Of interest is the fact that the Chinese Government is bent on extending its reach across the Caribbean. It reached out to Guyana with money to the extent that there is now the expansion of the East Coast Demerara roadway. The Cheddi Jagan International Airport expansion project is being undertaken with Chinese money.
We constructed the now dead Skeldon Sugar Factory with Chinese money and more recently, the Marriott Hotel with Chinese labour and with initial Chinese money. We are indebted to China.
We reached out for the One Laptop project at a hefty cost of US$27 million. That project saw many non-functioning computers being injected. At one time there was talk of Haier, a Chinese electric company, setting up an office in Guyana. And I wonder which Guyanese company can open its doors in China.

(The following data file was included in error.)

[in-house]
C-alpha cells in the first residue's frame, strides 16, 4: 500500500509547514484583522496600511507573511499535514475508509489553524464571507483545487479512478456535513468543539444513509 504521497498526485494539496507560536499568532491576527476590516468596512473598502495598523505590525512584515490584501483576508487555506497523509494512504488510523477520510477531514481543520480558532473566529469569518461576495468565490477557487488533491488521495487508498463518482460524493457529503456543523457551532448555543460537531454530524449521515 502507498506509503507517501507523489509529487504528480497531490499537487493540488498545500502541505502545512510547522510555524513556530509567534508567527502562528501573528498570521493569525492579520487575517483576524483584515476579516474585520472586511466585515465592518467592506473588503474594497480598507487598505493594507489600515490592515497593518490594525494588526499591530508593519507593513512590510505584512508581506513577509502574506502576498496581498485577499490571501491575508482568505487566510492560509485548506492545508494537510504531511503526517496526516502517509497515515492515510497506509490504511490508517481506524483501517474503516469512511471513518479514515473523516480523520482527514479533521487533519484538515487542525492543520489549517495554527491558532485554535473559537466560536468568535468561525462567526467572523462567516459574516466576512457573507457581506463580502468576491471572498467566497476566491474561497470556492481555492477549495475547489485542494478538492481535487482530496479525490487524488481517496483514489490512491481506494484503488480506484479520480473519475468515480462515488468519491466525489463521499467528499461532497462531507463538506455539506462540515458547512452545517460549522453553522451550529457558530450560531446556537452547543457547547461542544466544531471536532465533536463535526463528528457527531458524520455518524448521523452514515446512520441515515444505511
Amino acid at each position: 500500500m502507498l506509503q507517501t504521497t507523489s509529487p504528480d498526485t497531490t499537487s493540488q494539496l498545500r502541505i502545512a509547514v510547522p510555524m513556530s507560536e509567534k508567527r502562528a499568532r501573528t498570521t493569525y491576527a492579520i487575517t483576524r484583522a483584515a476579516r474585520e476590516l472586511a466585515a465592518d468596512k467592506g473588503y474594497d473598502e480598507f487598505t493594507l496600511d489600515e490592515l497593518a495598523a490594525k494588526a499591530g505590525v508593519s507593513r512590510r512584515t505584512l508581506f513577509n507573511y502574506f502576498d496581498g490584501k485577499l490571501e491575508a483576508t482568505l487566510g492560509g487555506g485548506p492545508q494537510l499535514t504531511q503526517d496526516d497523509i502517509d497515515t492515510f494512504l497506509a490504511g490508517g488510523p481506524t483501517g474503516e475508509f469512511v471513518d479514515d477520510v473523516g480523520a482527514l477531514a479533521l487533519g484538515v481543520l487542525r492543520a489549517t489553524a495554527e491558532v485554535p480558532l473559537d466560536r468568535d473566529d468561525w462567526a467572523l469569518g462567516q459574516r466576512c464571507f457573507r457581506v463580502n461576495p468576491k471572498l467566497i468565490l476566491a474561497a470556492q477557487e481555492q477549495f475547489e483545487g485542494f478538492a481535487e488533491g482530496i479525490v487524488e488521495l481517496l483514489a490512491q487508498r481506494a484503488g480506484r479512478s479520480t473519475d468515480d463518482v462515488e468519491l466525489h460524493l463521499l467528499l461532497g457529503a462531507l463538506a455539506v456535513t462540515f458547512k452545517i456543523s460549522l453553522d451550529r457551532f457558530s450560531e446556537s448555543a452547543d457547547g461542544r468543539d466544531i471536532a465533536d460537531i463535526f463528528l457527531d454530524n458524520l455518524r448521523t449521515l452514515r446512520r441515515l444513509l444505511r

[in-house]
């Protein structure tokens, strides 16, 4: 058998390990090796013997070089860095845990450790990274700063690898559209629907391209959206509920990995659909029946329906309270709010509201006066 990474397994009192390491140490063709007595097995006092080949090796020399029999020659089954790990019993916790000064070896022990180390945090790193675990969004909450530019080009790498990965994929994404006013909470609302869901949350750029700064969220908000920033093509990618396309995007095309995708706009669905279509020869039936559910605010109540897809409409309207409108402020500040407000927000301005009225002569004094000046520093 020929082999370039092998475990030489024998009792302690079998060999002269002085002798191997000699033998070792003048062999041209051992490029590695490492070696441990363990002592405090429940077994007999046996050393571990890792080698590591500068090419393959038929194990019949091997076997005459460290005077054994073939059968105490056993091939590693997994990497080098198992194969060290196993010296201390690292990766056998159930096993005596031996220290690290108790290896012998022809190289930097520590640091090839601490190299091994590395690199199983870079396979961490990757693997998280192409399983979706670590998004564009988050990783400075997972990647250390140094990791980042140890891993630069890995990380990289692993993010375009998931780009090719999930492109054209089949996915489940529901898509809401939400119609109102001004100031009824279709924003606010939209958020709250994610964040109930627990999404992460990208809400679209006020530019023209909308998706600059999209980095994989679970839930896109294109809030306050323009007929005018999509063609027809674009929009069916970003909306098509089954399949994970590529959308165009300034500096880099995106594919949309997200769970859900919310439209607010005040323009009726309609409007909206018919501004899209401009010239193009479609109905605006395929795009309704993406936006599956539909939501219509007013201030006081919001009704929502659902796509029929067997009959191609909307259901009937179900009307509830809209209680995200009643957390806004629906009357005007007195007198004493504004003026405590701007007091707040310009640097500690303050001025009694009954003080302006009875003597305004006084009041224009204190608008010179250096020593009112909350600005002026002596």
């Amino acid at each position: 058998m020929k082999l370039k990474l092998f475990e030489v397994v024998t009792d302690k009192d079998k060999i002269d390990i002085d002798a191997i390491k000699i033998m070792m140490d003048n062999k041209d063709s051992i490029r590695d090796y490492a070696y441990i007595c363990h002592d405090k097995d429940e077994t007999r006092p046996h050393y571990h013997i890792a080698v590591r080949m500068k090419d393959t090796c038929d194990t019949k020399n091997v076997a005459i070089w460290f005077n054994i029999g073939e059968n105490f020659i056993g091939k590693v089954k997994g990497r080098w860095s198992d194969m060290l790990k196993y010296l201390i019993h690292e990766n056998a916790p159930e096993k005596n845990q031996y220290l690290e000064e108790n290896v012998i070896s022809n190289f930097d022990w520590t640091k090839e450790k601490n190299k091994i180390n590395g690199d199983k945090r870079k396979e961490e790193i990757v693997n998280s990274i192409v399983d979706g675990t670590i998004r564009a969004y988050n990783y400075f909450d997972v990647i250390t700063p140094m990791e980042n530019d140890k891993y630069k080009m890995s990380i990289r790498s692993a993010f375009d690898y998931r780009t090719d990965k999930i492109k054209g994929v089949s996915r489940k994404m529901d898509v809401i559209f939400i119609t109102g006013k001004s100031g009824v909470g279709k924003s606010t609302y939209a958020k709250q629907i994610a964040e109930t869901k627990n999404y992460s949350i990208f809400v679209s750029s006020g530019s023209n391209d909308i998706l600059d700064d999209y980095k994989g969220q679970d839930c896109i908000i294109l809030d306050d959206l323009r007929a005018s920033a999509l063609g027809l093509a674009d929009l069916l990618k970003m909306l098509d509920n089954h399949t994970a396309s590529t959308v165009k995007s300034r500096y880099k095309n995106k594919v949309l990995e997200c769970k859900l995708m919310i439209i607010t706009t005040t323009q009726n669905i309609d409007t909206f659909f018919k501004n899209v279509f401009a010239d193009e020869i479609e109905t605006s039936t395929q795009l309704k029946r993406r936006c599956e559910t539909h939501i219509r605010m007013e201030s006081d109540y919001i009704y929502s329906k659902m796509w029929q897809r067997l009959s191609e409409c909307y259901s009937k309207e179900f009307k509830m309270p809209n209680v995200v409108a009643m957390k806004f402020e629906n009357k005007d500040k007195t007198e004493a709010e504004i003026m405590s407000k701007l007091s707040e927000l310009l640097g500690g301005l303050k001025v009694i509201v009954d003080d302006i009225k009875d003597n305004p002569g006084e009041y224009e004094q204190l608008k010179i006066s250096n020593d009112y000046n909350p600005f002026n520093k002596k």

Kaieteur News has been highlighting some of the effects of too much Chinese money. In Sri Lanka a port built with Chinese money is now Chinese property because the Sri Lankans simply could not repay.
It has been discovered that the same thing has happened in Malaysia, to the point that the new government has halted some of the projects, accusing the previous administration of corrupt dealings with the Chinese.
Just recently, Guyana signed a Memorandum of Understanding with the Chinese Government and caused some consternation. There is fear that Guyana is selling itself to the Chinese.
Jamaica recently clamped down on a large Chinese business that dealt in counterfeit goods. We know that there are a lot of counterfeit goods in Guyana, but there is no move to take them off the market. The question therefore arises, “Is Guyana beholden to the Chinese?”
At the same time oil is coming. Rest assured that on the heels of the oil there will be another influx of Chinese.